United States bans TikTok citing “national security”

United States President Donald Trump has officially banned TikTok and other Chinese apps operating in the USA over national security.

United States National Security

US President Donald Trump on Thursday ordered that a ban on interacting with popular social media platform TikTok or its Chinese parent company; it takes effect in 45 days.

“The United States must take aggressive action against the owners of TikTok to protect our national security,” Trump said in an executive order.

After taking effect, the order will bar “any transaction by any person, or with respect to any property, subject to the jurisdiction of the United States, with ByteDance Ltd” or any company in which it has an interest.

Escalating tensions and retaliations

The move comes after months of escalating tensions, which saw Secretary of State Mike Pompeo and others at the White House warn that TikTok presented a national security threat because of its Chinese ownership. On Friday, Trump told reporters aboard Air Force One that he was preparing to sign some sort of order banning the app.

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The new executive order will block all transactions with ByteDance, TikTok’s parent corporation, in an effort to “address the national emergency with respect to the information and communication technology supply chain.” It isn’t effective immediately; it has a 45-day deadline.

“The spread [of apps controlled by the Chinese government] continues to threaten the national security, foreign policy, and economy of the United States,” the order reads. “The United States must take aggressive action against the owners of TikTok to protect our national security.”

The orders on Thursday came as the Trump administration said it was stepping up efforts to purge “untrusted” Chinese apps from US digital networks and called the Chinese-owned short-video app TikTok and messenger app WeChat “significant threats”.

TikTok downloaded 175 million times in US 

China-based ByteDance owns TikTok, which has its US headquarters in Southern California.
Trump’s order contended the step is needed to “deal with the national emergency with respect to the information and communications technology and services supply chain.”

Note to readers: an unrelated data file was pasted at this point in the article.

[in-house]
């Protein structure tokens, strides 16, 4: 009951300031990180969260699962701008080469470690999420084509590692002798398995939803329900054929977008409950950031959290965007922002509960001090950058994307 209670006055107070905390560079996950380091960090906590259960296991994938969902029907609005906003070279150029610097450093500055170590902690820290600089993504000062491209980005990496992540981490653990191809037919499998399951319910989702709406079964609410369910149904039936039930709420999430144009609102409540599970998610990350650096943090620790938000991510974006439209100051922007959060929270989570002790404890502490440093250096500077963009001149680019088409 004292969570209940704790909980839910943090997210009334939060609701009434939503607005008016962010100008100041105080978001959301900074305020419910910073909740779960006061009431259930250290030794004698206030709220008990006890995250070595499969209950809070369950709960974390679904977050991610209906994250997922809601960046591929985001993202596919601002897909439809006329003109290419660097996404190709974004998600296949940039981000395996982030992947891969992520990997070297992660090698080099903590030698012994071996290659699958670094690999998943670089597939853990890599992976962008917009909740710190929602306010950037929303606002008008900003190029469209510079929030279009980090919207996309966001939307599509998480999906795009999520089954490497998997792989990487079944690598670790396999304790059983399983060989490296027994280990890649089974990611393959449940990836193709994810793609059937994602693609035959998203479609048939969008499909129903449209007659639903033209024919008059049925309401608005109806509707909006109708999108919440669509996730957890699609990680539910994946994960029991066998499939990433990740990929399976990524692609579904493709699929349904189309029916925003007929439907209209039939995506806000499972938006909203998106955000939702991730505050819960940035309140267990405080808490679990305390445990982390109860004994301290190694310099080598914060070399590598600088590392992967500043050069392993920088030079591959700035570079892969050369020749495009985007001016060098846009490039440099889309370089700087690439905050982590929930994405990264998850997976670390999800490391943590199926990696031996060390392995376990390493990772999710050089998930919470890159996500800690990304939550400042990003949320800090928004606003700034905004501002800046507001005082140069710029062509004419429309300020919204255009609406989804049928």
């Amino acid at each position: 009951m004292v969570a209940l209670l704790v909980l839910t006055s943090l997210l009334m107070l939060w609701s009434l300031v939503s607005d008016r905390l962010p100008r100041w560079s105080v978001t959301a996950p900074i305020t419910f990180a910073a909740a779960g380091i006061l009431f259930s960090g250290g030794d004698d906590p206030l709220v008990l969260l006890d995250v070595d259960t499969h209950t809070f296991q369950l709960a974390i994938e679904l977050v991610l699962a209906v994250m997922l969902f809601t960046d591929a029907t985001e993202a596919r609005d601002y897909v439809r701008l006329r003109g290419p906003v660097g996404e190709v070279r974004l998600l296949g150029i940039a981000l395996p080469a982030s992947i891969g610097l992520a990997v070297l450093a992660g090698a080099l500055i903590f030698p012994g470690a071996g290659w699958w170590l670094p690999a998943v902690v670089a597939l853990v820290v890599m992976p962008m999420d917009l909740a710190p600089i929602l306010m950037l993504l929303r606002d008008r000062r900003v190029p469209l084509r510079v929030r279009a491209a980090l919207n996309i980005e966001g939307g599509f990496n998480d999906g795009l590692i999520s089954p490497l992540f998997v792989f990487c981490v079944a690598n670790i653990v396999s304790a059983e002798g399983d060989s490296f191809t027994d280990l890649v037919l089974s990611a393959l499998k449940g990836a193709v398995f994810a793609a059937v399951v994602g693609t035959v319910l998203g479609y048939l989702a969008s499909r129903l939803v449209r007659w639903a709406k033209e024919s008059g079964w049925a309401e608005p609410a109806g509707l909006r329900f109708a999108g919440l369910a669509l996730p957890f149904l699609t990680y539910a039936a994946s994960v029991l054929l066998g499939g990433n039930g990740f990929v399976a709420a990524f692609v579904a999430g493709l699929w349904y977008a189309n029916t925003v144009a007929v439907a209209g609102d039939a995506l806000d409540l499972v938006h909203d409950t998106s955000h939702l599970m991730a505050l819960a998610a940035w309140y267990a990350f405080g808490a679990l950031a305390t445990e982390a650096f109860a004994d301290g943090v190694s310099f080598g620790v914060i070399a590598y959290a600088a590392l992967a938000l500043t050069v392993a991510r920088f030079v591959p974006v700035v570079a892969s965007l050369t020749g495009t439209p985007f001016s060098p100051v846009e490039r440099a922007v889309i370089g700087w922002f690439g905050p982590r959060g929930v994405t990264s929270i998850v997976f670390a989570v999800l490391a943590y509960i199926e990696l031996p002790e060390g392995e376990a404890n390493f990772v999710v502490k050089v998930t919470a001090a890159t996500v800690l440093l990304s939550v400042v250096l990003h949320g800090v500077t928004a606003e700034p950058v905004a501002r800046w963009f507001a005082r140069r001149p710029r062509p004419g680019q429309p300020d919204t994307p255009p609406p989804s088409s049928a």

The TikTok mobile application has been downloaded some 175 million times in the US and more than a billion times around the world, according to the order.

In the other, the US president said WeChat, owned by China’s Tencent, “automatically captures vast swaths of information from its users” and that this data collection “threatens to allow the Chinese Communist Party access to Americans’ personal and proprietary information”.

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The moves come as Washington and Beijing clash on an array of issues, ranging from the novel coronavirus pandemic and Beijing’s policies in the South China Sea, Hong Kong and Xinjiang, to the US’s support for Taiwan, which China claims as its own territory.

“TikTok automatically captures vast swaths of information from its users, including Internet and other network activity information such as location data and browsing and search histories,” the order contended.

Chinese authorities collecting data?

“This data collection threatens to allow the Chinese Communist Party access to Americans’ personal and proprietary information.”
Data from TikTok could potentially be used by China to track the locations of federal employees and contractors, build dossiers on people for blackmail, and conduct corporate espionage, the order speculated.

The Department of Homeland Security, Transportation Security Administration, and the United States Armed Forces have already banned the use of TikTok on federal government phones, according to Trump’s order.

“The United States must take aggressive action against the owners of TikTok to protect our national security,” the order read.

Trump, who has locked horns with China on a range of issues including trade and the coronavirus pandemic, has set a deadline of mid-September for TikTok to be acquired by a US firm or be banned in the United States.

Read more: TikTok to be another casualty in US-China Cold War

Microsoft has expanded its talks on TikTok to a potential deal that would include buying the global operations of the fast-growing video-sharing app, the Financial Times reported Thursday.

“We will pursue all remedies available to us in order to ensure that the rule of law is not discarded and that our company and our users are treated fairly – if not by the [Trump] administration, then by the US courts,” TikTok said on its website.

Microsoft declined to comment on the report, after previously disclosing it was considering a deal for TikTok operations in the US, Canada, Australia and New Zealand.

AFP with additional input by GVS News Desk

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